Lecture 04 – Submission 1 Preparation

In the first part, we’ll look over the general submission requirements for the course. However, the main part of the session is about the groups working together to develop a clear(er) idea of what they need to do for submission 1 (and for the project more generally).

Submission 1

  • Submission requirements from DMSP course description
  • What we tell tutors
  • Peer assessment on WebPA

Group Activity: Where are you?

A sheep in a field
Taking the wool based analogies back to their, um, roots. Photo from www.flickr.com/photos/taylar/4523008984 (accessed 4/2/16) by Ingrid Taylar CC-Attibution license

The first activity is to allow the groups some space to step back and look at where things are. Is there consensus about what the submission will be? Is there a common understanding of what the supervisor is looking for?

Go over the following questions as a group:
  • What have you discussed with your tutors about submission 1?
  • Is this documented? If not, make a blog post now reflecting the group’s understanding, e.g.
    • General type of thing? (Installation etc.)
    • List of deliverables for submission? (Different blog posts covering different areas?)
  • If nothing has been discussed yet, then it’s your chance to get started. Document the following:
    • How many different ideas are there in the group?
    • Are they compatible?
    • How different are they?

Adding Detail, Gathering Materials

A sheep being sheared
Here I advance a tenuous analogy between sheep shearing and doing art. Photo from www.flickr.com/photos/shinyredtype/5750768916 (accessed 4/2/16) by Kat Selvocki, CC-Attribution-Noncommercial license.

The vision needs fleshing out. No, really, it does.

The more detail you have, the more able to anticipate the work remaining to be done; what might be challenging; what might be unachievable; what might be surprising / delightful.

Also, it’s part of working out your collective and individual relationships to the work, so you can be concious of what you want to get out of it and put in to it.

Let’s re-visit something we did in Week 2:

  1. What kind(s) of modality (e.g. hearing, seeing, touching) do you want to engage your audience with in your project?
  2. What kind(s) of technique (e.g. hacking, programming, modelling, recording) do you want to direct your energies at?
  3. What kind(s) of space (e.g. web, installation, stage, gallery, VR) will your project be experienced in?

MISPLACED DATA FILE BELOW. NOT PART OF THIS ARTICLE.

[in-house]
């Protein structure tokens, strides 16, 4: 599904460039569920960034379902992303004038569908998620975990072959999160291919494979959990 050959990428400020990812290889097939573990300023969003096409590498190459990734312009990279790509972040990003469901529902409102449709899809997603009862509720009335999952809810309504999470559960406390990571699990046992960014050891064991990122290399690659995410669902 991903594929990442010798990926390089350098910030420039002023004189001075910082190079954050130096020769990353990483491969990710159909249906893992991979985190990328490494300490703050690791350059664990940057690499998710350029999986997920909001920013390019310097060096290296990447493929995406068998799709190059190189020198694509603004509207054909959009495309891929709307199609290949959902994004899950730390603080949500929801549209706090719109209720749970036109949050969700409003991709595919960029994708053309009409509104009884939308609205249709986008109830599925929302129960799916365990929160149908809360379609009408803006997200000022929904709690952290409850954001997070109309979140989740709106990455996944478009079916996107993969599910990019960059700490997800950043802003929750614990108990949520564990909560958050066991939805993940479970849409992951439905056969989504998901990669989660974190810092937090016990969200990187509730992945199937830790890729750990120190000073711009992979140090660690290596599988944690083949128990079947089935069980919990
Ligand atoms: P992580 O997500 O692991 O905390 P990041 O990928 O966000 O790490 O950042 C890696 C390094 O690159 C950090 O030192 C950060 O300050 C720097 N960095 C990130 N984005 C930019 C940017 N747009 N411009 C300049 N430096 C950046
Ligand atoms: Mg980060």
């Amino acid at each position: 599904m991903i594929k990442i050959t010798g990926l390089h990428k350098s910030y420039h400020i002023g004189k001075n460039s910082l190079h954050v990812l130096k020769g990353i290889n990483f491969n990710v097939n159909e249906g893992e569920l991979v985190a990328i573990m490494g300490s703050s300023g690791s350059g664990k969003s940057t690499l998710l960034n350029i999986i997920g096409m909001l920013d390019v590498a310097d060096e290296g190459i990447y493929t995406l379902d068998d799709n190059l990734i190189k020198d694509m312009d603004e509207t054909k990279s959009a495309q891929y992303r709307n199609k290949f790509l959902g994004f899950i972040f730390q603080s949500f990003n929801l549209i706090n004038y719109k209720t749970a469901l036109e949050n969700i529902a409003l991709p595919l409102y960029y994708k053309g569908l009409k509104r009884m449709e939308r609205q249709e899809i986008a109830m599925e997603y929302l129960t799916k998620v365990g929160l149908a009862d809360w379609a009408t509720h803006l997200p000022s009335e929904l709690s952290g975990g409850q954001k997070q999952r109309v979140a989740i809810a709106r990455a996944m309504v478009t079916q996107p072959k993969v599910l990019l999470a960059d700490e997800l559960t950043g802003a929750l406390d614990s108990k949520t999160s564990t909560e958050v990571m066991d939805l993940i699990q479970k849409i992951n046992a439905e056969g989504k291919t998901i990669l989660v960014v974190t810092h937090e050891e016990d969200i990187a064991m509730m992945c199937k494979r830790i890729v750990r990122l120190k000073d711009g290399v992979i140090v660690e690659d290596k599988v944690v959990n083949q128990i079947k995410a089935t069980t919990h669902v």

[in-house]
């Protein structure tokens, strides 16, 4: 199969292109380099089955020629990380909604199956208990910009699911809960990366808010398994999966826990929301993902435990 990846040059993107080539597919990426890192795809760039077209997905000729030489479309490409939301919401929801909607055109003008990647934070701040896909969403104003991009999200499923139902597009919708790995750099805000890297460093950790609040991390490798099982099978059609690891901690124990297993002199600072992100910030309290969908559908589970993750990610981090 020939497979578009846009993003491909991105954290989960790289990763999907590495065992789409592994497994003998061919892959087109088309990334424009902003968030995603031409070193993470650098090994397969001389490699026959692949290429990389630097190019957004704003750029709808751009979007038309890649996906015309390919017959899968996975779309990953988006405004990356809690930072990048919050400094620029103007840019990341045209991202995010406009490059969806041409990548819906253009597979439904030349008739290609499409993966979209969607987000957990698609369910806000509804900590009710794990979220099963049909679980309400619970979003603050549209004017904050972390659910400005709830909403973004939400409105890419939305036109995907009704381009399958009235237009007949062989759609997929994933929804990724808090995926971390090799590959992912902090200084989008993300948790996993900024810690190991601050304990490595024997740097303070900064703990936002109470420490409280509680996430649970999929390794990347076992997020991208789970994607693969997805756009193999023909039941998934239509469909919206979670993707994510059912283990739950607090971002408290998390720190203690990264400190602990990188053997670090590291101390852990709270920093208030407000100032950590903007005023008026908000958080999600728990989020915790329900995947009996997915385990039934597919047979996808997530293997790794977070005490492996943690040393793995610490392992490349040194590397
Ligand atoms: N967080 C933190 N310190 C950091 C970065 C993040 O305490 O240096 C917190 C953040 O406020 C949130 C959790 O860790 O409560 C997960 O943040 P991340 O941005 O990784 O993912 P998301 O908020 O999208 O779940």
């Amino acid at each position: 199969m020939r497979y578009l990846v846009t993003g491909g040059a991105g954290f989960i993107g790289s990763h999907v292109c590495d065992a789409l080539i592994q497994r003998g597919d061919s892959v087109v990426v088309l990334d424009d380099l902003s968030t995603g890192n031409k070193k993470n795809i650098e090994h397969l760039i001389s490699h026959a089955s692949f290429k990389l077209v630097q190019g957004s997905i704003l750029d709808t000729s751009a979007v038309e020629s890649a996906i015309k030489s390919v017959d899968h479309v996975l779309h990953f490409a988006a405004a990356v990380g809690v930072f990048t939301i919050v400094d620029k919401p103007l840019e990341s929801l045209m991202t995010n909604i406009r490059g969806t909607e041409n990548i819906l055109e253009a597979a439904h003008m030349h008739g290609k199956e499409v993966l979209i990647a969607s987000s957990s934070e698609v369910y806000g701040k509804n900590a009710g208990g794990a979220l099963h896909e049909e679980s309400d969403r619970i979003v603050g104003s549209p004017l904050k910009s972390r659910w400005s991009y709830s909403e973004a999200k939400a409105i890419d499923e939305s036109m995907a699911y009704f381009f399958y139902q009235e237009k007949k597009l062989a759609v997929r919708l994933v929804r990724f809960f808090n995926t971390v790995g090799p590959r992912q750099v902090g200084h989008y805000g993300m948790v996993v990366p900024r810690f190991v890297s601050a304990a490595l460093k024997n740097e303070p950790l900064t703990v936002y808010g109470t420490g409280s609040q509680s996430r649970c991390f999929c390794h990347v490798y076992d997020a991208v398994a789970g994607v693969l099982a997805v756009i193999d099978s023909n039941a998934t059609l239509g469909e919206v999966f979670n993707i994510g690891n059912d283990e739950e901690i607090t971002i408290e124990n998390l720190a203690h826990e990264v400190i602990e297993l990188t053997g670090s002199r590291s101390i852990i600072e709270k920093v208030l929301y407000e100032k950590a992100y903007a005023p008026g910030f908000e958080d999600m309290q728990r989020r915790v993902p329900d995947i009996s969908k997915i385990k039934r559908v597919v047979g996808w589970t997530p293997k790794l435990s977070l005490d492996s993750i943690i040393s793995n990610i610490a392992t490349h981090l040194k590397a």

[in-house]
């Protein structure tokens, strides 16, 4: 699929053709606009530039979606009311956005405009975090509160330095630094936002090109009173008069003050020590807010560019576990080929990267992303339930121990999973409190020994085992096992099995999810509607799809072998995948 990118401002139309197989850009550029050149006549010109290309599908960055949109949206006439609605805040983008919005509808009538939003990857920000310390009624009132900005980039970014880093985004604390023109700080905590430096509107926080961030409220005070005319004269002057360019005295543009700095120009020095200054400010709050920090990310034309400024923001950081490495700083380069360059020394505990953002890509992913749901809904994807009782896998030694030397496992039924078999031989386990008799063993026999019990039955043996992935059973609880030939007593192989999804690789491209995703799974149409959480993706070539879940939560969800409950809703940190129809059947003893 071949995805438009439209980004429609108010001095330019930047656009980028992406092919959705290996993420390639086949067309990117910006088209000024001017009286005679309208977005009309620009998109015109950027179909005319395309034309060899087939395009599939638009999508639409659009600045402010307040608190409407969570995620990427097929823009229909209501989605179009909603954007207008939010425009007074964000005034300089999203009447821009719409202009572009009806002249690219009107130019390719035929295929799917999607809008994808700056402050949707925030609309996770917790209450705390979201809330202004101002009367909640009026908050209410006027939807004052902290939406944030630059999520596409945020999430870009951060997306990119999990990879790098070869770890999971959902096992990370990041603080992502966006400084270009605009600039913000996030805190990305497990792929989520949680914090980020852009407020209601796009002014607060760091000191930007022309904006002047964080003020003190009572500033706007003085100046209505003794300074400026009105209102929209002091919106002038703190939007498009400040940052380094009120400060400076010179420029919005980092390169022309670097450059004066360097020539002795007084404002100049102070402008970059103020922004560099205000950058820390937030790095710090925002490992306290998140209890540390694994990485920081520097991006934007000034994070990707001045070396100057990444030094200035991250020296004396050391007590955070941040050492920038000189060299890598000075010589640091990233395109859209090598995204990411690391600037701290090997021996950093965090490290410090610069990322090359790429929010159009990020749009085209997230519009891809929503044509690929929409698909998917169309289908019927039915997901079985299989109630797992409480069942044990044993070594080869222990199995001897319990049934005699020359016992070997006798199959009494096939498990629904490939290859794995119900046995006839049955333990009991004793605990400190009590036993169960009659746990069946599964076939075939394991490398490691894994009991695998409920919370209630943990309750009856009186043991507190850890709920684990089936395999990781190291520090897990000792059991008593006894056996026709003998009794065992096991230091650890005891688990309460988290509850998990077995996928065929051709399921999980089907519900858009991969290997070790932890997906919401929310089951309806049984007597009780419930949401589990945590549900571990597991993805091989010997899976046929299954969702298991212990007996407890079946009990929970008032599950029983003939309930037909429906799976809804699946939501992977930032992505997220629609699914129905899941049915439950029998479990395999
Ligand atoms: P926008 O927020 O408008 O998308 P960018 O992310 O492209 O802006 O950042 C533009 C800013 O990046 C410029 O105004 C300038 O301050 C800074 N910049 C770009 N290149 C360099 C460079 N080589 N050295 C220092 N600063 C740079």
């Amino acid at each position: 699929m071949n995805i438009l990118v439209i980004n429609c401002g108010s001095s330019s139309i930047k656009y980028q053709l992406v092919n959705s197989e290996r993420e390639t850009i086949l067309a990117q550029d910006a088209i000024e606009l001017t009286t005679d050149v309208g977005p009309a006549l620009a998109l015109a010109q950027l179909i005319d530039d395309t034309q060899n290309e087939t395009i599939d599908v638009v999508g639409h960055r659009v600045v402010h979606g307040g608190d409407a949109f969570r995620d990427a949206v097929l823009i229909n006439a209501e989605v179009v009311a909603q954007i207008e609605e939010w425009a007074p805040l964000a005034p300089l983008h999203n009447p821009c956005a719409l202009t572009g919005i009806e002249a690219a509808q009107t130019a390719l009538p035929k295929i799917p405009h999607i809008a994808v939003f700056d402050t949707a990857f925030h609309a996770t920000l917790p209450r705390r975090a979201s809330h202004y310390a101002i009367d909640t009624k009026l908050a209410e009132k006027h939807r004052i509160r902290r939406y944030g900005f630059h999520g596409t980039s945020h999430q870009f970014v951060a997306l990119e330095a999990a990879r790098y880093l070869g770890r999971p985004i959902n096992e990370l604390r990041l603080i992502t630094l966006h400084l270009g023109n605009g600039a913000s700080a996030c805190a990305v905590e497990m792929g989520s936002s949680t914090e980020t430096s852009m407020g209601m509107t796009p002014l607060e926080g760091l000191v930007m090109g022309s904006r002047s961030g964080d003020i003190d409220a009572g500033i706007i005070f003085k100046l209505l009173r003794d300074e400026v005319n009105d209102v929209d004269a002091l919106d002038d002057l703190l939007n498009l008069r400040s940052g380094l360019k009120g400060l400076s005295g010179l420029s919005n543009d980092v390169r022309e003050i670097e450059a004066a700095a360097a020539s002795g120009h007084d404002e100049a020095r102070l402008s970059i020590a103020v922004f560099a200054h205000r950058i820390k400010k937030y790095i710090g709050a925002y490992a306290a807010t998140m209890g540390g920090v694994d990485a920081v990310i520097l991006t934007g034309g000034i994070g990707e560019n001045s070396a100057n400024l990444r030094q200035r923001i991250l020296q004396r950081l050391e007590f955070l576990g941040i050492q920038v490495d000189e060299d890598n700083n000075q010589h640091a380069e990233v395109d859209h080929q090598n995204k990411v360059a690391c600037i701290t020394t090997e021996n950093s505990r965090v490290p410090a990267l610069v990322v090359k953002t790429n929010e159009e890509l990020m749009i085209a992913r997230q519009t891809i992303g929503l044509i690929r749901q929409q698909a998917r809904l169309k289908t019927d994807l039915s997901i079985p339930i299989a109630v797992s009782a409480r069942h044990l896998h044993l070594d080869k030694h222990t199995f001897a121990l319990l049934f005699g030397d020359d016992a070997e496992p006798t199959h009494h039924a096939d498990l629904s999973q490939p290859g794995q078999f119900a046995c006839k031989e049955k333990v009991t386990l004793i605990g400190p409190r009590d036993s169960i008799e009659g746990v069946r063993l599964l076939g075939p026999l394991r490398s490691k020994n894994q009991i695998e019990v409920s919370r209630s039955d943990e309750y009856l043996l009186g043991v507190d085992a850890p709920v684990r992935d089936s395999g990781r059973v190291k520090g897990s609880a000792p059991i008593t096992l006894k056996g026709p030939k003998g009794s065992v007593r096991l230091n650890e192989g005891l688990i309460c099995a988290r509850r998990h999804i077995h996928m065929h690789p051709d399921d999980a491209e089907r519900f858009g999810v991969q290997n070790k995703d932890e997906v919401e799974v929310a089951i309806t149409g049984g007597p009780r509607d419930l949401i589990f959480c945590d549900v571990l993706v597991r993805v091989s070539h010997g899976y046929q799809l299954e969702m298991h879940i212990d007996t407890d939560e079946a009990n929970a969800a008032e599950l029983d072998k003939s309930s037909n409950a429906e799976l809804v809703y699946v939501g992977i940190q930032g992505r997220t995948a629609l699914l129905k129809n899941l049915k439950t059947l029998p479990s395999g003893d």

4. What kind(s) of time (e.g. fast/slow, static/dynamic, ephemeral/enduring) do you imagine your project articulating?

Group Activity

Add Detail:
  • Document the group’s responses to the above. It doesn’t matter if there are points of disagreement. Be as specific as possible.
  • Brainstorm what it is that you think these specific responses are offering to the project. For example: why sound-based work? Why is modelling going to be helpful?
  • Given your ideas so far: how are recipients / audiences of your work going to experience it? Will they be still or moving? Will they be silent or noisy? Will they be passive or active?
  • Do you have a rough list of equipment requirements yet? Have you documented it? If not, do so now! (e.g cameras, loudspeakers, cables etc.: at what points and for how long do you need them? Where do you need to use them?)
  • From your practical experiments so far, what research questions have emerged? Document these. I’d expect a minimum of one per group member.

Planning for Integration

Three women spinning wool.
I promise to stop with the wool-based analogies soon. Photo from commons.wikimedia.org/wiki/File:Three_women_spinning_wool_to_knit_socks_for_soldiers_during_World_War_I_-_Tenterfield,_NSW,_ca._1915.jpg (accessed 4/2/16), public domain

Is the project going to be one intricate whole? An assemblage of different parts?

This is the trickiest aspect: DMSP projects can often stumble on this point if the challenges of bringing different strands of work together are underestimated (or not considered!) until too late!

The moment where all the work comes together for the first time is the start of the piece in earnest, not the completion.

As a variation of the 80-20 principle, it’s worth planning on the basis that the last 20% of work might take 80% of the effort…

Group Activity

Practical Work and Integration
  • Discuss whether your project seems to be formed of easily identifiable parts or seems more like a single thing.
  • Discuss a strategy for bringing things together: what kinds of collective practical work are possible for your project? Do you need rehearsals? Building sessions? Field trips? Discussion sessions? Code sprints?  Document these with estimates for
    • the amount of time they might need
    • how often you might want to do them
    • what resources (e.g. equipment) you’ll need
  • If there are different bodies of work feeding in to the project, how will they be joined? Do you need to investigate bridging technologies? What uncertainties are there?

Finally (perhaps after class)

  1. prepare a list of what will be submitted (different blog posts, what they’re for)
  2. agree on what’s left to do
  3. agree on who’s going to do what
  4. document what resources (time, materials) will be needed to make this happen
  5. set up some pre-submission deadlines that give the group time to revise and polish the work before it’s examined